At least, not at the moment

But, like you, I have lived
Through Wars fought
Over bigotry and hate
Fear of The Other
The urge to inflict pain
As if
We can expunge our own
By making others suffer

We who have
Danced with death
Invent incantations
To dull the memory
Search in vein for ...
Words, our only weapons
Bearing witness

Frank Kelly


Listening to him sing, crammed into the middle of our bamboo-framed couch, sisters on both sides of me hopping off it to grab the knob of the B&W Zenith, knowing it would be tuned back to Ed Sullivan as soon as our mother noticed, flints of awe and acceptance confirm that such a voice could never come from me.

If only sharing a birthday has the alchemical power of turning the larynx of an eight-year-old suburban ordinary into the steady baritone of a French Canadian my father’s age, his aura of dark brooding, his sardonic smirk to the camera, projecting Sir Lancelot’s confidence.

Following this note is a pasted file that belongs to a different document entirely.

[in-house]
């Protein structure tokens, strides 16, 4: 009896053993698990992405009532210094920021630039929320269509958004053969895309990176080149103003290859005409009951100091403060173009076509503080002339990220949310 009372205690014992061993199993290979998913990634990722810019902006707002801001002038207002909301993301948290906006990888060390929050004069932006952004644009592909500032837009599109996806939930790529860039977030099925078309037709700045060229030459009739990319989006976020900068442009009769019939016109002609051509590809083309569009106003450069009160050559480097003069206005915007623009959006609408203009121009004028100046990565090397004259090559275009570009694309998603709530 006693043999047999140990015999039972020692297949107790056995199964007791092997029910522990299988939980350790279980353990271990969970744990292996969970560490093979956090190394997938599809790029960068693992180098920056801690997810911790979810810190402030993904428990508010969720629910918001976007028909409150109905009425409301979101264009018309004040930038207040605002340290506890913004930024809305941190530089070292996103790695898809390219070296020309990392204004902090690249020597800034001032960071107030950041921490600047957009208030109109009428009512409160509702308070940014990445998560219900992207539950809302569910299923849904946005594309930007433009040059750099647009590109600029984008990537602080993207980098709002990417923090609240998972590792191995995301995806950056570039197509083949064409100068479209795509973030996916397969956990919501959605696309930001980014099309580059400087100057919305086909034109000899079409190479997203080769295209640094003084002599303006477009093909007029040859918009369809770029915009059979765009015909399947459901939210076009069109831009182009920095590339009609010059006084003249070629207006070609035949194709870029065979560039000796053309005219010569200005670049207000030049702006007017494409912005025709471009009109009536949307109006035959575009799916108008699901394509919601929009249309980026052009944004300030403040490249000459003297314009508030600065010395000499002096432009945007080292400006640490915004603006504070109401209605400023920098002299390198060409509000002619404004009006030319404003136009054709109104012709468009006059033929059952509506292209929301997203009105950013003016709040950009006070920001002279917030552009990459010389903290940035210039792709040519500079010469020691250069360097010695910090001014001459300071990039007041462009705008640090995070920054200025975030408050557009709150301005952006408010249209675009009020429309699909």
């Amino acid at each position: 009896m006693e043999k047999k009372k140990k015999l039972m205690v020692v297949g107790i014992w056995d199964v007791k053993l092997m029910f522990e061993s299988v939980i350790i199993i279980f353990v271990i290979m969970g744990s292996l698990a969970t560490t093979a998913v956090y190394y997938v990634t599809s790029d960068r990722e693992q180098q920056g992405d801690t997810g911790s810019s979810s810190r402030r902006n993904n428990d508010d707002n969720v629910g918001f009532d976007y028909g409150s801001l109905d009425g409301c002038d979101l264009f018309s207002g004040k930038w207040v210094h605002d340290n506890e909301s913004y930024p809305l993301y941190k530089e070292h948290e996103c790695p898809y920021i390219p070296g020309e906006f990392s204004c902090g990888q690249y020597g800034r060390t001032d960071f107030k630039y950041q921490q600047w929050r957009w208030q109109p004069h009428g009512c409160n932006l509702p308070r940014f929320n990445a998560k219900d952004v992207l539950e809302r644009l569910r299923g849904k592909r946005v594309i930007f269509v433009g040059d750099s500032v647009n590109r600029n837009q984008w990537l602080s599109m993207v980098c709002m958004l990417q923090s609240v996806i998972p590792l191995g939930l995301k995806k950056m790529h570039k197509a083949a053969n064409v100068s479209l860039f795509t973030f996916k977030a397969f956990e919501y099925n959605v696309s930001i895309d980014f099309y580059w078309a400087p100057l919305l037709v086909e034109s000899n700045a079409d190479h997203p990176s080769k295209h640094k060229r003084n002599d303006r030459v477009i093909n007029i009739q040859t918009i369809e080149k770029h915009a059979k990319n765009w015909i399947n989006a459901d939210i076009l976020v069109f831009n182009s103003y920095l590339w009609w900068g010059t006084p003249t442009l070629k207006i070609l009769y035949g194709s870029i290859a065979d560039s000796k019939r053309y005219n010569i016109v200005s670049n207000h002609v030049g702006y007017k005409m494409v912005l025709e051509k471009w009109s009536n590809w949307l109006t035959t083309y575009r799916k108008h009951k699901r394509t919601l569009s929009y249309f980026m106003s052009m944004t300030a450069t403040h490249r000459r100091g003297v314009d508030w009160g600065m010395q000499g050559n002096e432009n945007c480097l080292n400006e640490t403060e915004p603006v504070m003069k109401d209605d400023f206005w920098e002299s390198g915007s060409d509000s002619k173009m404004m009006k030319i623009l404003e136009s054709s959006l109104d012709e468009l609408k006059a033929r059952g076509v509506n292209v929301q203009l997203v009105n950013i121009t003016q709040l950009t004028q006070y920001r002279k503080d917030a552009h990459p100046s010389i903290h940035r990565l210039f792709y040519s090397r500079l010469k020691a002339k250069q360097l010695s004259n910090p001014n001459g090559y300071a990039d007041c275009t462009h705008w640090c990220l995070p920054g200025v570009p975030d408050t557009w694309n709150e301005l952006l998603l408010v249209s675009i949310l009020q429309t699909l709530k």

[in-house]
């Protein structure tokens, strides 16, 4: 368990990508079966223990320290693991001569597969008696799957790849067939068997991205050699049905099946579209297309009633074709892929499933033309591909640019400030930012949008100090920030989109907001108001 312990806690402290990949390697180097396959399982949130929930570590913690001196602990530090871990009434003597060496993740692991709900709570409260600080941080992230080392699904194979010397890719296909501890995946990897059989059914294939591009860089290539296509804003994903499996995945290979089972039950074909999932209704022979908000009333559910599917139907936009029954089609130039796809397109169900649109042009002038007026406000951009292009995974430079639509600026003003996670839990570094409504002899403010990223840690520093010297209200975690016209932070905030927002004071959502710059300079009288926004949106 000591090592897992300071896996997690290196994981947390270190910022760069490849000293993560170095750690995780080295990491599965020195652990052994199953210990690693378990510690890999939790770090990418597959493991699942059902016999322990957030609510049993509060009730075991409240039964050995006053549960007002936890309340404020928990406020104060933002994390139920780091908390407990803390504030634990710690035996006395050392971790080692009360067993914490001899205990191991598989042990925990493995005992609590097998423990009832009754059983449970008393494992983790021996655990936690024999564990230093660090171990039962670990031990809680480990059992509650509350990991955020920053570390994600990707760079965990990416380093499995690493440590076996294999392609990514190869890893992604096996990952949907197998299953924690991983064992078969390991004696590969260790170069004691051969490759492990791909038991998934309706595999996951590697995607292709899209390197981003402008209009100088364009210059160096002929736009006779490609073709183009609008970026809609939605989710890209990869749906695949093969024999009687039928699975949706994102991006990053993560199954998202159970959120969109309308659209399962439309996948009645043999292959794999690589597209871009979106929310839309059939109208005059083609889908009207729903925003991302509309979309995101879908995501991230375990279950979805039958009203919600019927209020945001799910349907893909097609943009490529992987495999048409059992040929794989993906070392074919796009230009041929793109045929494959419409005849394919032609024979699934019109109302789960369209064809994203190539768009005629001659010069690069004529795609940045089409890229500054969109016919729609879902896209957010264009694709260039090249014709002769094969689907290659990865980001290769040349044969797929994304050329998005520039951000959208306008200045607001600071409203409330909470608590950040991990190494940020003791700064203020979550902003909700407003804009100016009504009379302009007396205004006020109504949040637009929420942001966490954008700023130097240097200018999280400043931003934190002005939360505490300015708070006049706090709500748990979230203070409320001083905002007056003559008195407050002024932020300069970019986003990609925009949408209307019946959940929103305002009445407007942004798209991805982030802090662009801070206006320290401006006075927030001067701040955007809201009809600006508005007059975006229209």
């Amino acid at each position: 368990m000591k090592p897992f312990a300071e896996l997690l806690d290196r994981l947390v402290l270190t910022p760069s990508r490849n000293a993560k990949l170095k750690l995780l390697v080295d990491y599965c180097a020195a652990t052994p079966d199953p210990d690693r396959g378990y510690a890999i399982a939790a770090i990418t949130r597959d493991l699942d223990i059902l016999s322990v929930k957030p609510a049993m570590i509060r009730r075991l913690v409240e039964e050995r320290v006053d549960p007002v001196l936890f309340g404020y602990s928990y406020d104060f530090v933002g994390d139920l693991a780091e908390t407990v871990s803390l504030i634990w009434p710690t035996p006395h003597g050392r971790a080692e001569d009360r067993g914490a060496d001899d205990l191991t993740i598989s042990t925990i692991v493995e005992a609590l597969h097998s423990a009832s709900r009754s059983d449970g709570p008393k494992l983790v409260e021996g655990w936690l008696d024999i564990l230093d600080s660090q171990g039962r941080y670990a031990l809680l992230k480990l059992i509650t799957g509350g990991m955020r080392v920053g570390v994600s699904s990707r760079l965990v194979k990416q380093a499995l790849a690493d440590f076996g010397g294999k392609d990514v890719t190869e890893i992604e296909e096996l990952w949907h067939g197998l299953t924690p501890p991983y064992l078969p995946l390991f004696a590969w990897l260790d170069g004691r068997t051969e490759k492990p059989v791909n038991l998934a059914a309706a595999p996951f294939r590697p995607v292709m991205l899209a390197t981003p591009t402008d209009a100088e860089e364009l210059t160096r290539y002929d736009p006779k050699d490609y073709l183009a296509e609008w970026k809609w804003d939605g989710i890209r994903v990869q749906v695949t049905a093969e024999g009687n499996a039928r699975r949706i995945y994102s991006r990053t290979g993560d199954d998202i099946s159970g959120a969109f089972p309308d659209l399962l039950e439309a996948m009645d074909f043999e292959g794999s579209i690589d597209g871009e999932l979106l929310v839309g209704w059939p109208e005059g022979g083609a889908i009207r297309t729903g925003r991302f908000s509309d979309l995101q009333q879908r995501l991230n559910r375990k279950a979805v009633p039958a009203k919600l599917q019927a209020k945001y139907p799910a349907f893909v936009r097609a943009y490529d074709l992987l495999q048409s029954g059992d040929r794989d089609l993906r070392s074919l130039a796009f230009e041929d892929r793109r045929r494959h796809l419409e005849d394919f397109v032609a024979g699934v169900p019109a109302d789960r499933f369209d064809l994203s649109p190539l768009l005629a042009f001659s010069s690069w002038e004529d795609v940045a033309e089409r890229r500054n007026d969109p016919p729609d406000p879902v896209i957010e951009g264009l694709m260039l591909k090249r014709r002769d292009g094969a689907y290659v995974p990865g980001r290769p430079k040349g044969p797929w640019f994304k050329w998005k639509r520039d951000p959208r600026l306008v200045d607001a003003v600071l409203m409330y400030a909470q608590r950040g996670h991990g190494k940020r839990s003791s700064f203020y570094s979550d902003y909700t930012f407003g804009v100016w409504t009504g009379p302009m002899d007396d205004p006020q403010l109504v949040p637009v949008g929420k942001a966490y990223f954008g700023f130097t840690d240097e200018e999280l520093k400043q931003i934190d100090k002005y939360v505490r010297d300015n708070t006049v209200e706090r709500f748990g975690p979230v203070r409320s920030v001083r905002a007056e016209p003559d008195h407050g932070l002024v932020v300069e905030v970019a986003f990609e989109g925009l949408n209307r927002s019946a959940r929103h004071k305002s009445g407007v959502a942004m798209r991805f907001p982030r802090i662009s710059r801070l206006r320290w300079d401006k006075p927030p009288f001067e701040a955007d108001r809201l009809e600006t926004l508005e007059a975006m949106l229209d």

Does his older sister also have a birthday just days after his own? Does his special day also disappoint because Thanksgiving gets in the way? Does he also have a pair of battling uncles who ruin even that hated holiday? Would I ever escape to Camelot and stand between Arthur and Guinevere? Would I ever muster the courage to sing “If Ever I Should Leave You” to Alice Rose?

That we also share a first name should bolster the outcomes of magical thinking. I close my eyes and open my chest of amulets and spells.

Rob Friedman


Me and Shelly Lefebvre shared a birthday
in 8th grade. We also shared pages
in our junior high school literary mag Potpourri.
My poem was a king’s lament to his kidnapped Mongolian
concubine, complete with an illustration of a dragon.
Shelly’s poem was shorter than mine but the words
were longer and harder, unrhymed and unfamiliar--
I gave it only one reading. Mine I gave a second, then a third,
and eventually took to declaiming it in the shower.
Years later, I found Potpourri in an old trunk
smelling just like itself. The pleasure was downright Proustian
as I opened it up. And of course I instinctively looked
for my own poem first, found it, then found that it stunk.
But Shelly’s poem was good. Damn good. Downright
precocious. It so impressed me that I’ve kept it as a token
of the cost of loving my own scent best. For I